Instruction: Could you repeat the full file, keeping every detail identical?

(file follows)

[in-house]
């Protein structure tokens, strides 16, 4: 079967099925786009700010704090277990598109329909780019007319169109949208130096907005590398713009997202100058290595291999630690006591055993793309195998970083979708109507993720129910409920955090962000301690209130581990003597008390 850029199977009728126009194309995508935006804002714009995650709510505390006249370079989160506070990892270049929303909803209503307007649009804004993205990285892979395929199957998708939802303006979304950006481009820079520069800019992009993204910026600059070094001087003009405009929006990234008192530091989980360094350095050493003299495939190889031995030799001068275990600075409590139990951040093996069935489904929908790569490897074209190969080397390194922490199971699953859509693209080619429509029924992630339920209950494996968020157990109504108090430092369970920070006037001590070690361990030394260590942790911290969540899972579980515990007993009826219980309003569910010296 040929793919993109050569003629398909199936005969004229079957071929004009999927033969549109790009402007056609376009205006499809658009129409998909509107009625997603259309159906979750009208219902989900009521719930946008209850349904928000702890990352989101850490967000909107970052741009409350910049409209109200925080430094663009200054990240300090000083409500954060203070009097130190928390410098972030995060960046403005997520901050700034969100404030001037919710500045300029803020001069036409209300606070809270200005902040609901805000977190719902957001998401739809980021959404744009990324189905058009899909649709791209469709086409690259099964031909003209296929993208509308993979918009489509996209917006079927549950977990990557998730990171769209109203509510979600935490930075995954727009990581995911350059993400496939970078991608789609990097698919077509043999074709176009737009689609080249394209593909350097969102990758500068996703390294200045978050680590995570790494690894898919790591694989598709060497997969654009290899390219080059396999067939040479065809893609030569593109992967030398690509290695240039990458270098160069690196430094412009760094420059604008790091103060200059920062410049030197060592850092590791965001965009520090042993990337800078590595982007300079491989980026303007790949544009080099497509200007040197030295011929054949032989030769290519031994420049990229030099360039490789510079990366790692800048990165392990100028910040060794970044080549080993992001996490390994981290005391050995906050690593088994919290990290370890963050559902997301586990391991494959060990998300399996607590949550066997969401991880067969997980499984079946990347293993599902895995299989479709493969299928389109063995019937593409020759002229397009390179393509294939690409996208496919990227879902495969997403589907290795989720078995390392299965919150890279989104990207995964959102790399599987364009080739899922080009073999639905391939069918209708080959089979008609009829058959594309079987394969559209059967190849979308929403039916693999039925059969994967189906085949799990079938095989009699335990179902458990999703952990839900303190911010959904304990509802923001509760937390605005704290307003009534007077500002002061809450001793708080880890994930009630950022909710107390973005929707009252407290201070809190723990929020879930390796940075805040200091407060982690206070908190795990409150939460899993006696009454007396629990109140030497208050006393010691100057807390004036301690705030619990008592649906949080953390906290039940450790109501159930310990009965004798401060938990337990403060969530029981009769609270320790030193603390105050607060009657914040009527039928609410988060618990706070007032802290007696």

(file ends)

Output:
[in-house]
């Protein structure tokens, strides 16, 4: 079967099925786009700010704090277990598109329909780019007319169109949208130096907005590398713009997202100058290595291999630690006591055993793309195998970083979708109507993720129910409920955090962000301690209130581990003597008390 850029199977009728126009194309995508935006804002714009995650709510505390006249370079989160506070990892270049929303909803209503307007649009804004993205990285892979395929199957998708939802303006979304950006481009820079520069800019992009993204910026600059070094001087003009405009929006990234008192530091989980360094350095050493003299495939190889031995030799001068275990600075409590139990951040093996069935489904929908790569490897074209190969080397390194922490199971699953859509693209080619429509029924992630339920209950494996968020157990109504108090430092369970920070006037001590070690361990030394260590942790911290969540899972579980515990007993009826219980309003569910010296 040929793919993109050569003629398909199936005969004229079957071929004009999927033969549109790009402007056609376009205006499809658009129409998909509107009625997603259309159906979750009208219902989900009521719930946008209850349904928000702890990352989101850490967000909107970052741009409350910049409209109200925080430094663009200054990240300090000083409500954060203070009097130190928390410098972030995060960046403005997520901050700034969100404030001037919710500045300029803020001069036409209300606070809270200005902040609901805000977190719902957001998401739809980021959404744009990324189905058009899909649709791209469709086409690259099964031909003209296929993208509308993979918009489509996209917006079927549950977990990557998730990171769209109203509510979600935490930075995954727009990581995911350059993400496939970078991608789609990097698919077509043999074709176009737009689609080249394209593909350097969102990758500068996703390294200045978050680590995570790494690894898919790591694989598709060497997969654009290899390219080059396999067939040479065809893609030569593109992967030398690509290695240039990458270098160069690196430094412009760094420059604008790091103060200059920062410049030197060592850092590791965001965009520090042993990337800078590595982007300079491989980026303007790949544009080099497509200007040197030295011929054949032989030769290519031994420049990229030099360039490789510079990366790692800048990165392990100028910040060794970044080549080993992001996490390994981290005391050995906050690593088994919290990290370890963050559902997301586990391991494959060990998300399996607590949550066997969401991880067969997980499984079946990347293993599902895995299989479709493969299928389109063995019937593409020759002229397009390179393509294939690409996208496919990227879902495969997403589907290795989720078995390392299965919150890279989104990207995964959102790399599987364009080739899922080009073999639905391939069918209708080959089979008609009829058959594309079987394969559209059967190849979308929403039916693999039925059969994967189906085949799990079938095989009699335990179902458990999703952990839900303190911010959904304990509802923001509760937390605005704290307003009534007077500002002061809450001793708080880890994930009630950022909710107390973005929707009252407290201070809190723990929020879930390796940075805040200091407060982690206070908190795990409150939460899993006696009454007396629990109140030497208050006393010691100057807390004036301690705030619990008592649906949080953390906290039940450790109501159930310990009965004798401060938990337990403060969530029981009769609270320790030193603390105050607060009657914040009527039928609410988060618990706070007032802290007696």